Unintended consequences of mindfulness

The baby quail are growing up. Bird watching, especially the babies, helps me relax.

I have two mindfulness apps on my phone. They are supposed to help me with anxiety and stress. One is called Mindfulness, the other Headspace. I’m not very good about using them. I’ll go through a phase where at the end of the day, I’ll sit down and turn on the app for a five minute mindfulness session. Then the next week, I forget about them.

I saw a headline in the Washington Post that caught my eye:

An unintended consequence of mindfulness

Sometimes it pays to contemplate other people’s feelings — not merely your own by Andrew C. Hafenbrack

Here’s an excerpt:

You’ve had a stressful day at work, so, like millions of other people, you open up Calm or Headspace on your smartphone and do some mindful meditation — concentrating on your bodily sensations, “observing” your thoughts in the moment. Research has shown that this is likely to have benefits: Mindful meditation reduces anxiety, depression and stress; more pragmatically, it can also improve sleep, decision-making, focus and self-control. This helps to explain why so many companies have jumped on the mindfulness bandwagon, incorporating it in corporate wellness programs (and why Calm was valued at $2 billion in 2020). But what if, in the course of your stressful day, you acted like a jerk toward a colleague at a meeting? Could all of that inward focus cause you to downplay the harm you caused that person, letting it float away like a leaf on a stream?

That’s exactly what my research colleagues Matthew LaPalme and Isabelle Solal and I found in a series of eight studies, involving more than 1,400 participants in the United States and Portugal, slated to be published in the Journal of Personality and Social Psychology. Across a range of laboratory scenarios and online experiments, we found that asking people to engage in a single session of 8 or 15 minutes of mindfulness meditation — focusing their attention on the physical sensations of breathing — reduced their self-reported levels of guilt (about incidents warranting guilt). It also reduced their willingness to take “prosocial” steps to remedy harms they’d done. The research suggests that people ought to be careful about when they use mindfulness meditation, lest the comfort they derive from it come at the cost of their connections with other human beings.


The writer is an assistant professor at the University of Washington’s Foster School of Business. In his studies he discovered that Meditation led feelings of guilt to subside, along with the desire to rectify the situation.

So meditation is good at making us feel calm, but it may get rid of guilt when we hurt someone else’s feelings. Sometimes feeling guilty is good, especially if it’s warranted. The emotion of guilt can prompt us to do the right thing like apologize. The inward trend of mindfulness can lessen our empathy to those around us.

I had never heard this perspective before and I found it interesting.

What are your thoughts about mindfulness? Do you find it helpful? Do you think it alleviates feelings of guilt or not?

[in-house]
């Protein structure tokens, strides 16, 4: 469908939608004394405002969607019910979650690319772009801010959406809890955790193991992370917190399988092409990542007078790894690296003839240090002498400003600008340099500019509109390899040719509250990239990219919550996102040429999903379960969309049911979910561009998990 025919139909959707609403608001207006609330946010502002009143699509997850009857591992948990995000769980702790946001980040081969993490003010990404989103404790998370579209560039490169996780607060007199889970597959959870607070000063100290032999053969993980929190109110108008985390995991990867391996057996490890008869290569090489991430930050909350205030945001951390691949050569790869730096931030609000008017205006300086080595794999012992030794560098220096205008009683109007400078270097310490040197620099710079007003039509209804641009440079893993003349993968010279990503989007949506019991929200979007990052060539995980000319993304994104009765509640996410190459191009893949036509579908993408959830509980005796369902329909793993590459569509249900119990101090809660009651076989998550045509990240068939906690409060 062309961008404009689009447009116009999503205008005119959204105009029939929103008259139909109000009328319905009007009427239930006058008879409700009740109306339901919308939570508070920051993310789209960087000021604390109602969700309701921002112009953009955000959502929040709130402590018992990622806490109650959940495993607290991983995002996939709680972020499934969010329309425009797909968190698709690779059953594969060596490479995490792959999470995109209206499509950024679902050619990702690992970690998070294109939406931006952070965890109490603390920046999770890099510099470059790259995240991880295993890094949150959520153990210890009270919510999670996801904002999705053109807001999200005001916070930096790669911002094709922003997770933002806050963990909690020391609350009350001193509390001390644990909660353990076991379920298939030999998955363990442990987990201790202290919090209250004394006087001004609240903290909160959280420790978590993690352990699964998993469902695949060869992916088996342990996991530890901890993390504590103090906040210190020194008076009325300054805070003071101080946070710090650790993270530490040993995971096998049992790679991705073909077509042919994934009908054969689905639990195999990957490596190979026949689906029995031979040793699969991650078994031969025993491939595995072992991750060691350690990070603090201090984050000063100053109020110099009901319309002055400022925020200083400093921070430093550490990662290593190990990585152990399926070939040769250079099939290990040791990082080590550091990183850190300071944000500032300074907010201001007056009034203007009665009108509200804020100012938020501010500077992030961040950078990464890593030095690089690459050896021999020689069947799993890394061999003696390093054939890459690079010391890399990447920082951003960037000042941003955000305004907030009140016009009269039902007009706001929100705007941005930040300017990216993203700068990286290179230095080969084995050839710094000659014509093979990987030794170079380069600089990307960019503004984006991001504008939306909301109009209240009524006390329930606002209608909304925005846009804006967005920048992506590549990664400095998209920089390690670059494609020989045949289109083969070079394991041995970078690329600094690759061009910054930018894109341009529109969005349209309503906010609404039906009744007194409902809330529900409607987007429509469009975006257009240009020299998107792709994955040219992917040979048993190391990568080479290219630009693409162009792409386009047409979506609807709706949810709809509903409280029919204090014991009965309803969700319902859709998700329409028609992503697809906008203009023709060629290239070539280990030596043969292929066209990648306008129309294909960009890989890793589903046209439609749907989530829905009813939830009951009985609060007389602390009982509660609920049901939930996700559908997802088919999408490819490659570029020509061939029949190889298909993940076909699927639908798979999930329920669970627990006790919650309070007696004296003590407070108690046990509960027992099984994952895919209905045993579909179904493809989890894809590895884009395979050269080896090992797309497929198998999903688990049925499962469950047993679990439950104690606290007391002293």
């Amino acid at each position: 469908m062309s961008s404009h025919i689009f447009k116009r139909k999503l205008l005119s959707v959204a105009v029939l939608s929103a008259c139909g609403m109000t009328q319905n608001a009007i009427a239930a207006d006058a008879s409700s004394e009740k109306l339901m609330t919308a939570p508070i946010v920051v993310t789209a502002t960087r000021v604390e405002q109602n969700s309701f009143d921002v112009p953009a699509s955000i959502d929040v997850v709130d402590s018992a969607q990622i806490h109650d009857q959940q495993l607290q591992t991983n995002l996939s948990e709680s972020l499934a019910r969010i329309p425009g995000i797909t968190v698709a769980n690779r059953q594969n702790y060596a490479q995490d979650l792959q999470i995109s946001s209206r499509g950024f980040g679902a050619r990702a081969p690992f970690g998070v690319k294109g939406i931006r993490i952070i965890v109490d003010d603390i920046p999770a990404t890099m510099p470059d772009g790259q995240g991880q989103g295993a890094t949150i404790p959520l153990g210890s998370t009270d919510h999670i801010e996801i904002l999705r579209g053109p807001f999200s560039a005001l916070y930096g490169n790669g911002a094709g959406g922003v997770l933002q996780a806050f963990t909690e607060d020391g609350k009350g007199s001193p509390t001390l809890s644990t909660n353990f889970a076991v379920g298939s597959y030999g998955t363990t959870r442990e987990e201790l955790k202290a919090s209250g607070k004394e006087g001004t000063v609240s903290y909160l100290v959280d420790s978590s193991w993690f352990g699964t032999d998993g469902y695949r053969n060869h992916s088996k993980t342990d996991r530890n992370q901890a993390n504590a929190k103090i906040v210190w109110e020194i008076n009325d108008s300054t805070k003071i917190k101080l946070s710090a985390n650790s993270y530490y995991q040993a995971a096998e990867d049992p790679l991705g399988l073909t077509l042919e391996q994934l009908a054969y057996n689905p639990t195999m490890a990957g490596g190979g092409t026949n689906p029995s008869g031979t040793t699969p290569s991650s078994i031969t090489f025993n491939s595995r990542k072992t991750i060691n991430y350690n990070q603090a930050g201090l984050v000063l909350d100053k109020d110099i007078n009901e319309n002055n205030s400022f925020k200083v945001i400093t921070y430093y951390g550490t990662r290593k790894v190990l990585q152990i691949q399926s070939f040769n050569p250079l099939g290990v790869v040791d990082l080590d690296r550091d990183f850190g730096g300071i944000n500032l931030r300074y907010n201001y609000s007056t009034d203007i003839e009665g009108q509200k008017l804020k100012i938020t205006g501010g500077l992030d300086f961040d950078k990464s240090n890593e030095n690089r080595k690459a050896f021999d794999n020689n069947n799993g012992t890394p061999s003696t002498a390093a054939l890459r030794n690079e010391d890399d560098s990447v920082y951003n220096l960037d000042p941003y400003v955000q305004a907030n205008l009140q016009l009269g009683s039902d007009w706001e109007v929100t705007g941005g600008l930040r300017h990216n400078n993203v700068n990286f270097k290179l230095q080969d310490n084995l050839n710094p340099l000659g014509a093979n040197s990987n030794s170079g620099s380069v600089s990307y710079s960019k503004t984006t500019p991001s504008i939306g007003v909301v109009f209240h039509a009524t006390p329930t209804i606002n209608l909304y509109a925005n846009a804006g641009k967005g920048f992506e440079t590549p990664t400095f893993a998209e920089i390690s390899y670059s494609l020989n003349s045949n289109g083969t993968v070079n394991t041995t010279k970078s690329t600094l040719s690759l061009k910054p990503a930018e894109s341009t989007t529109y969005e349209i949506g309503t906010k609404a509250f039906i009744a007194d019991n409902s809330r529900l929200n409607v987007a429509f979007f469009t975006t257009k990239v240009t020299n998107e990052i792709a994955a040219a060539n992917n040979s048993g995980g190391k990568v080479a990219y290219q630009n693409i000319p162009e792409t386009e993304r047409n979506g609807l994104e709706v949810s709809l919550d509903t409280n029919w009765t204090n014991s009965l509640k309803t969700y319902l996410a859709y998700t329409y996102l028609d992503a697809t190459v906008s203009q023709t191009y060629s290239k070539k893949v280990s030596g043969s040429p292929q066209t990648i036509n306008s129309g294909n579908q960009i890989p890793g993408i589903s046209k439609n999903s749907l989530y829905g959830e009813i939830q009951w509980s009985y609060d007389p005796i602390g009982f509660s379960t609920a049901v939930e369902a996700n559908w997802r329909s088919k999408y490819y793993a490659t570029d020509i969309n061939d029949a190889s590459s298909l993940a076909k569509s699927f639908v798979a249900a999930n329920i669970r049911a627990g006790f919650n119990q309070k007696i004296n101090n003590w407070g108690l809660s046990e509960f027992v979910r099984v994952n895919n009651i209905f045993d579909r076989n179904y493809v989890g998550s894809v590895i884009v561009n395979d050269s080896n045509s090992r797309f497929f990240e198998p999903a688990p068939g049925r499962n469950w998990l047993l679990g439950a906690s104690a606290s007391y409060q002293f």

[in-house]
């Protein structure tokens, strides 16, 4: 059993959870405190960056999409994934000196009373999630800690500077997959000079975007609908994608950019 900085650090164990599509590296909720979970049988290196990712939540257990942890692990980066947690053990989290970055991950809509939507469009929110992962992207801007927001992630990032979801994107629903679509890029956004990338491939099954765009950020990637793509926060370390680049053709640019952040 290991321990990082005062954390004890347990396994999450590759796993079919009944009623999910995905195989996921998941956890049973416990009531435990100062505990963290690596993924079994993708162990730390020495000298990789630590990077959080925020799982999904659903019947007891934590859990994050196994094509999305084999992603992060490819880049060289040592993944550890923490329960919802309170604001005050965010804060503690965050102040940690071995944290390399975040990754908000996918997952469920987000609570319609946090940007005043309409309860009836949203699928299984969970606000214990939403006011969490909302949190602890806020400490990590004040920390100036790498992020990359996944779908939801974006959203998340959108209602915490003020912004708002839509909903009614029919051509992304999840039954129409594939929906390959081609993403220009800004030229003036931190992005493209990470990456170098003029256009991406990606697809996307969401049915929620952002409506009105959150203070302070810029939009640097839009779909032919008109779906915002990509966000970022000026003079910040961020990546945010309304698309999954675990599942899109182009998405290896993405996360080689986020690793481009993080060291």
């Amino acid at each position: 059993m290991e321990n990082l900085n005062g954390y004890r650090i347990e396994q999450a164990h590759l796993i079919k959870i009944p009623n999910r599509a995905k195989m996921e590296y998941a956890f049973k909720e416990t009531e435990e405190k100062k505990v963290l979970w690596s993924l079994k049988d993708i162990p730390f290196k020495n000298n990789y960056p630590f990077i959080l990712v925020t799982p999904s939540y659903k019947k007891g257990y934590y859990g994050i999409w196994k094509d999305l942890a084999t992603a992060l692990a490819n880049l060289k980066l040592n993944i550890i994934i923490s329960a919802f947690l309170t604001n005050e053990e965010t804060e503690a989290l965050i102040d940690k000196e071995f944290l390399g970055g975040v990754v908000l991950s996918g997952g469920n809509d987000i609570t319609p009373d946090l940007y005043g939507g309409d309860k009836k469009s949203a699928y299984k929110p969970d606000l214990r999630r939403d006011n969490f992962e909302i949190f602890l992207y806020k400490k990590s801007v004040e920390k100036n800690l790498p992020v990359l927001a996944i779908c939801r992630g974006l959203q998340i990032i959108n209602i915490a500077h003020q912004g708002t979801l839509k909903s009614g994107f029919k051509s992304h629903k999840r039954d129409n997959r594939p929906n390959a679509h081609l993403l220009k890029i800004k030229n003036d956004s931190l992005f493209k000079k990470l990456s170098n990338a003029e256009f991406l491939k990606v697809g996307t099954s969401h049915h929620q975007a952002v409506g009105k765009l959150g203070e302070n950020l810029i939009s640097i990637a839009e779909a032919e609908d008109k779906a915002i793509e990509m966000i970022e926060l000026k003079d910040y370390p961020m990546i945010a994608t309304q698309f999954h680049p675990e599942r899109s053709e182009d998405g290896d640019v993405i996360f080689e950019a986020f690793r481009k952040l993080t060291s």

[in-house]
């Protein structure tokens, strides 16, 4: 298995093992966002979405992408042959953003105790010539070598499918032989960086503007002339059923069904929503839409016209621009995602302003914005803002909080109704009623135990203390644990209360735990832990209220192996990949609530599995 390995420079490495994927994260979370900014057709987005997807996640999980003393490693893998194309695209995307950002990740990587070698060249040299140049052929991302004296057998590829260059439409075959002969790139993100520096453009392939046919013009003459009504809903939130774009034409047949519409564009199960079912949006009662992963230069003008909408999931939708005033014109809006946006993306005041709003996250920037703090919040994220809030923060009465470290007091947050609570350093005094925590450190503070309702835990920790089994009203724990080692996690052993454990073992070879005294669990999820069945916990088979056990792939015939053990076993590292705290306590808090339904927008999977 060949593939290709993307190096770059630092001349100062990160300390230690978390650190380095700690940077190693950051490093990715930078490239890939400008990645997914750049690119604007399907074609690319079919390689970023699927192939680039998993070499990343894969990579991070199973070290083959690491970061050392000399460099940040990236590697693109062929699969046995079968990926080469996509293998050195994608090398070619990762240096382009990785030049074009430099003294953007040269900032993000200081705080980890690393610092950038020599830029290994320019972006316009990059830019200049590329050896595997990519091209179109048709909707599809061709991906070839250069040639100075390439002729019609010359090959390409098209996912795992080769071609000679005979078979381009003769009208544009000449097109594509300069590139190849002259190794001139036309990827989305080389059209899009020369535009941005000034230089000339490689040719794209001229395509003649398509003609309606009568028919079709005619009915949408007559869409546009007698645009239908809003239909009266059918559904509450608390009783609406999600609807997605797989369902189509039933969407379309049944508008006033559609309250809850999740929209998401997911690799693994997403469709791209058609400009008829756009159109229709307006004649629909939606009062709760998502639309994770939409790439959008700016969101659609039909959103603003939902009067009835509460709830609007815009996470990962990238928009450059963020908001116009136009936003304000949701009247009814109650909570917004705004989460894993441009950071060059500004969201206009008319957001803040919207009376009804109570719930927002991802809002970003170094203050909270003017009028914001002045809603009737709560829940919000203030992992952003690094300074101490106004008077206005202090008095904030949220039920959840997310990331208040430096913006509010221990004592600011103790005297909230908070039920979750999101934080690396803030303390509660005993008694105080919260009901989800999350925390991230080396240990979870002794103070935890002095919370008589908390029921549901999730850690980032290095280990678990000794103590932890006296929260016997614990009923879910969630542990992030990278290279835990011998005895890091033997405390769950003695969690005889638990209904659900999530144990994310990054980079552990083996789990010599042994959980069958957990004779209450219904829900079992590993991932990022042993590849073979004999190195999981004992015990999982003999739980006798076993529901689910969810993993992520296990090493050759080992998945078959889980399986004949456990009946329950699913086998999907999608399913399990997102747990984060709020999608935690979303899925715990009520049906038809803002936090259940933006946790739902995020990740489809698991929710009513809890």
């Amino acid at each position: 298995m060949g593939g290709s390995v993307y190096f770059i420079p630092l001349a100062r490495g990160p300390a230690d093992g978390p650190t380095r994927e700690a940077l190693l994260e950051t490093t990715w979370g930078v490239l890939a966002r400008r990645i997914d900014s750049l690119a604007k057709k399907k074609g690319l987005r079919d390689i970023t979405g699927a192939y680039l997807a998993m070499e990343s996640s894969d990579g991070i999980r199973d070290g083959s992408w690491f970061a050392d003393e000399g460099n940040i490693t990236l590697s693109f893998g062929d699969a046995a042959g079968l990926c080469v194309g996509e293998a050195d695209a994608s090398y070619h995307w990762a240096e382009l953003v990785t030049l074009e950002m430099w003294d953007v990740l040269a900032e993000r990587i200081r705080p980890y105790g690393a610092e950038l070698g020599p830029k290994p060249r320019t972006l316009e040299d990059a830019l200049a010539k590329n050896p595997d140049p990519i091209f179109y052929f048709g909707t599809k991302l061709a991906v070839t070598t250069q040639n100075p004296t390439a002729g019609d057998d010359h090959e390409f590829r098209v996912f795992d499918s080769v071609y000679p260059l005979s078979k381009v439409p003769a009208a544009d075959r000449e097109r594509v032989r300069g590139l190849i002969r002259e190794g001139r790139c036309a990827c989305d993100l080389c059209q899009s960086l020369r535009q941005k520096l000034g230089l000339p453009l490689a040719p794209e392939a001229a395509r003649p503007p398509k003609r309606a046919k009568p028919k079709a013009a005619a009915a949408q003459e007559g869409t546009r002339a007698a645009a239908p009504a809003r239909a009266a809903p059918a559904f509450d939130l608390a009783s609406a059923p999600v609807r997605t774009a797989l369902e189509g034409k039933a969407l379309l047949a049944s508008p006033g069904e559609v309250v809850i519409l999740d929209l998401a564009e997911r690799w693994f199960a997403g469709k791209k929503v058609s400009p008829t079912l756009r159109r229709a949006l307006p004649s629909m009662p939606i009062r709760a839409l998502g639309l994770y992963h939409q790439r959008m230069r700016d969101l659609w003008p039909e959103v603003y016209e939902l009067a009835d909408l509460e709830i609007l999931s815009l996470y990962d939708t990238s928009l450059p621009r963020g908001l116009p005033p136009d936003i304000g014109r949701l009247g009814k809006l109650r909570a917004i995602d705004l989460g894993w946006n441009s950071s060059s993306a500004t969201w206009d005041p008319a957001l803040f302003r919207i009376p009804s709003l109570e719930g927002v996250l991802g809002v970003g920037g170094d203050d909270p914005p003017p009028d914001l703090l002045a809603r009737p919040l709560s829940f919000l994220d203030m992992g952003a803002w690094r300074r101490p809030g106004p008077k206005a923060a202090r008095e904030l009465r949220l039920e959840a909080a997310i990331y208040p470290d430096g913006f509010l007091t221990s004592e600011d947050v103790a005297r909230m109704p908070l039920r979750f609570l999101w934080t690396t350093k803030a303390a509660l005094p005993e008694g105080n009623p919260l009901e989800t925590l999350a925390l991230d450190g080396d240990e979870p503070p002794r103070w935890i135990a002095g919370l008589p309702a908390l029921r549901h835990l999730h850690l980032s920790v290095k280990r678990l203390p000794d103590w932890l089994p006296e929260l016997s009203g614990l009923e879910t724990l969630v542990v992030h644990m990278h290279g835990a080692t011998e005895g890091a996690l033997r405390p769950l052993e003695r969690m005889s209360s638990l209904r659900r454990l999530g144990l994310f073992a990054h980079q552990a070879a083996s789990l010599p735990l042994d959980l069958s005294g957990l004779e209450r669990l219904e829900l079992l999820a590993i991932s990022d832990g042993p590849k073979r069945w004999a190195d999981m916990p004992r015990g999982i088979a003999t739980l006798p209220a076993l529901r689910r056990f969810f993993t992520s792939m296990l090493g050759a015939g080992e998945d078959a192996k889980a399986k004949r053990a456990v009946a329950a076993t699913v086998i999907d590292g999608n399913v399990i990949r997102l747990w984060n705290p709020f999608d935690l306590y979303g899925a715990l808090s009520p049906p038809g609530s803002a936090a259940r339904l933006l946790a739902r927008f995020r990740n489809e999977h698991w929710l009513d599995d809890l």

cardinal in Arizona back yard
Cardinal in my backyard.

13 thoughts on “Unintended consequences of mindfulness

  1. Hafenbrack is a half baked powder puff snowflake. Other people’s feelings are of no concern to me, because caring is counterproductive to efficiency. Everyone has their own emotions, and if you waste time caring about everybody’s, then you will be overwhelmed and create your own anxiety. We are seeing that today with social media. I am not afraid to insult when insult is needed, nor shame when shame is needed. And not to be a hypocrite, you cannot hurt my feelings because I long ago figured out how to control/eliminate them. I am VERY confident in who I am and am not looking for third party approval. Ever.

  2. I need to be mindful. I start off my mornings and evenings with some sort of journaling or questioning. However, when I think of mindful it’s not so much letting go of the bad things I’ve done, but just quieting my mind. It’s the time I consider why I was harsh to someone, and if needed it’s when I might send a note of apology to someone if I was bad. I don’t use mindfulness as a get out of jail free card. However, that’s an interesting point the article makes…I’m going to overthink that

  3. This is such a different perspective – I haven’t really found that being mindful leads to not caring about others as much, for me it helps to sort out how I can be better at connecting so kind of the opposite! Interesting food for thought..

  4. Interesting thought. I listen to Calm every morning when I walk Benny. I find it helps sometimes to center my day. Definitely helps remind me to breathe but I’m not sure it takes away guilt. If there’s something going on in the house I am more likely to try to see all sides and have actually been known to apologize for something I may have said or done to contribute to the situation.

  5. Such an interesting premise. I like taking a minute to breathe, calm, listen to my whirling thoughts. Seems like I always have an overactive social life so stepping seems beneficial? 💕C

  6. Mindfulness for me, which I experienced while walking, is usually clearing my mind, brain and body of anything having to do with the past or the future and just staying in the present.

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